I maintain an OpenPGP key server in a public server pool and regularly receive peering requests from other server operators. To help me better understand the network and make more informed decisions about which requests to respond to, I’ve compiled a network graph using the monitoring data collected by Kristian Fiskerstrand.
A preliminary look at its degree distribution reveals that most servers are well connected, and several are very much so:
While this is good news regarding the health of the pool, it does pose a challenge to efforts at visualization; the graph is a hairball. In that light, I’ve taken considerable artistic license to make the network’s features more distinguishable:
Hover over a node to clarify its connections.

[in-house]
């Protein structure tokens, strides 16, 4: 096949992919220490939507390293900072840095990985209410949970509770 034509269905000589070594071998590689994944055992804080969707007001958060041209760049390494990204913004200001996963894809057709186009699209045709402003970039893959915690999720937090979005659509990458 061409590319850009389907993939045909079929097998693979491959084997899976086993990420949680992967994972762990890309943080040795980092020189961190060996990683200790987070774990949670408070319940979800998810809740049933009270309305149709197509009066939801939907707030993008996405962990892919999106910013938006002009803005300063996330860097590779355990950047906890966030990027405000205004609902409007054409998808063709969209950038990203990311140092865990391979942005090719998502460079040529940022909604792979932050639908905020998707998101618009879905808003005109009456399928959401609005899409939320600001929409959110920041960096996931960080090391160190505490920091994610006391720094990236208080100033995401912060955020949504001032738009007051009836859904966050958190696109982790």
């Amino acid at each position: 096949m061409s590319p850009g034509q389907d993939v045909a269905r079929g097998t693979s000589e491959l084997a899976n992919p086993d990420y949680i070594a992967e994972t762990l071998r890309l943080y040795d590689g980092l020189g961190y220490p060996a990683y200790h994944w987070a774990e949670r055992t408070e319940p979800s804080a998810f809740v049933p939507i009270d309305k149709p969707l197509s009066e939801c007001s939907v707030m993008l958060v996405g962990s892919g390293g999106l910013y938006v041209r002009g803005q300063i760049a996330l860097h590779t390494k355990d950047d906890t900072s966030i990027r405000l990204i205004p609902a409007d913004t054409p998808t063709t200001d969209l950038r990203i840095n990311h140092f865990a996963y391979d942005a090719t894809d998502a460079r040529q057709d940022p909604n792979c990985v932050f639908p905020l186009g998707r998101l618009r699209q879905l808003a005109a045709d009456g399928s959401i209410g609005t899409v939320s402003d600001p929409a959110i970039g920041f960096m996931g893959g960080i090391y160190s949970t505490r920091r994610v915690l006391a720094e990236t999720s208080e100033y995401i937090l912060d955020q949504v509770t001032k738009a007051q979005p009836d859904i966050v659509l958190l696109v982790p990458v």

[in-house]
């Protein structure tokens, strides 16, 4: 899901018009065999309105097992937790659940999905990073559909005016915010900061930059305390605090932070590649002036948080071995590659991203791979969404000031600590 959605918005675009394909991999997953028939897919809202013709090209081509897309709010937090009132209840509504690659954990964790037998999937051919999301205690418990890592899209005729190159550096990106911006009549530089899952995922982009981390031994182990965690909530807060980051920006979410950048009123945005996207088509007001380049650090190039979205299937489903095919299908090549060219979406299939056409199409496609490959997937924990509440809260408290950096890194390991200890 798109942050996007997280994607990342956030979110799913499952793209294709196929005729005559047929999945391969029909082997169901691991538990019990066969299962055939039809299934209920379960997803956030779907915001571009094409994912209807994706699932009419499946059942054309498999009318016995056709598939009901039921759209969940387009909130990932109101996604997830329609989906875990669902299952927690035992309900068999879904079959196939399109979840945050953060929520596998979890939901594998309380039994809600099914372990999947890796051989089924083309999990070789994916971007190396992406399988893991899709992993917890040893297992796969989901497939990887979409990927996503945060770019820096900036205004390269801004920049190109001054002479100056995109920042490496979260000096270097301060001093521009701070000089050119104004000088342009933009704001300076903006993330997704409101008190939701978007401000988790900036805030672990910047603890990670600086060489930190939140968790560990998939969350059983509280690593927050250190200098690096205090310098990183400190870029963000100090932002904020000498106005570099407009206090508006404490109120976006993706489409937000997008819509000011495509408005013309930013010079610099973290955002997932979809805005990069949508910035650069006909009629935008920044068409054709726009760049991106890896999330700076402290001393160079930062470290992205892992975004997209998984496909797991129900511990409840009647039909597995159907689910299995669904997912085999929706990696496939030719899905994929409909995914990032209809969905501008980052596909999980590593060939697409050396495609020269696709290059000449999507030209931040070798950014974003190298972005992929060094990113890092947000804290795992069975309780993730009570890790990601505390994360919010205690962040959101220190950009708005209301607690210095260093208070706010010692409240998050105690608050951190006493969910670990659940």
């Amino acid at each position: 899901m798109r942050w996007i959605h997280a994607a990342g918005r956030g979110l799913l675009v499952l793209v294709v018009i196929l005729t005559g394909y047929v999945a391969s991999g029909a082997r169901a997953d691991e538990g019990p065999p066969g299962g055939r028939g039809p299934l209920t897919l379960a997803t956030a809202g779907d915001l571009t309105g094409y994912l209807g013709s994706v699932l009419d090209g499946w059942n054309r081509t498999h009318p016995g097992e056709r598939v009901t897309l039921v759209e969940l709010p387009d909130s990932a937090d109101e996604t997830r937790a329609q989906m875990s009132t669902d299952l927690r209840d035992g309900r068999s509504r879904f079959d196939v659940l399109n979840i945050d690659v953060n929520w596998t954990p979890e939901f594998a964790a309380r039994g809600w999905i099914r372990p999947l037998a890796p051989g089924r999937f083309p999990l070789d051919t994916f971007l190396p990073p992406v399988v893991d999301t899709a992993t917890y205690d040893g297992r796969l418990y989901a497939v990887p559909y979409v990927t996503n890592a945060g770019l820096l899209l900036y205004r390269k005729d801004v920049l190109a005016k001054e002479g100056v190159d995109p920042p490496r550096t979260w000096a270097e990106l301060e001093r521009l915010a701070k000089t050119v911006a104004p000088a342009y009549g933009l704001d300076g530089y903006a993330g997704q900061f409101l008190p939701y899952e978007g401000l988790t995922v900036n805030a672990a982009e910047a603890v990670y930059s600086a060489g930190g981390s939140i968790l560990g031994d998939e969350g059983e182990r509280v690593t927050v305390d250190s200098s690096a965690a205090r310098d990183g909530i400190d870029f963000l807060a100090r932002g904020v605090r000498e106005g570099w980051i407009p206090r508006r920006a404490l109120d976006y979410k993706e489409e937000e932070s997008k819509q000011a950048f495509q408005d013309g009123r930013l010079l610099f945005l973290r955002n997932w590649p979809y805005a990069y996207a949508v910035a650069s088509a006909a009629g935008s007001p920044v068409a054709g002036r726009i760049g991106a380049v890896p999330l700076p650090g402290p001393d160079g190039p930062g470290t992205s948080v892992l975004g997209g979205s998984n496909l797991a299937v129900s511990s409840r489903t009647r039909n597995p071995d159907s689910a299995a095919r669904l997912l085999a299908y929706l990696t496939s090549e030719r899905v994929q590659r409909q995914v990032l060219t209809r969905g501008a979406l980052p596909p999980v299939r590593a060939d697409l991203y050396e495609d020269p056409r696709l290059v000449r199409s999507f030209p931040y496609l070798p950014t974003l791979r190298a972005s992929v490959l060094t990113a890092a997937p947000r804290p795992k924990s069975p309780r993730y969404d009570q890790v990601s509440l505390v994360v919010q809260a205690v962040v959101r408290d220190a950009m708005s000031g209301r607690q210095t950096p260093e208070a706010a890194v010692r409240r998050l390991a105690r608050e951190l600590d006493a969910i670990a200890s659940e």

The size of a node denotes its closeness centrality, a rough predictor of how quickly data might be able to propagate from that server to the rest of the network.
Color is determined by a server’s priorities in the three regional
pools, Europe (
EU), North America (
NA), and Oceania (
From this graph I can see that my server is relatively well balanced across regions and has a high priority, but has few connections compared to other servers.
I’d hoped that it would be more visually apparent which new connections I should make to strengthen the network, but the graph has turned out to be too complex for me to follow by eye.
I’ll have to take a more analytical approach—to be continued.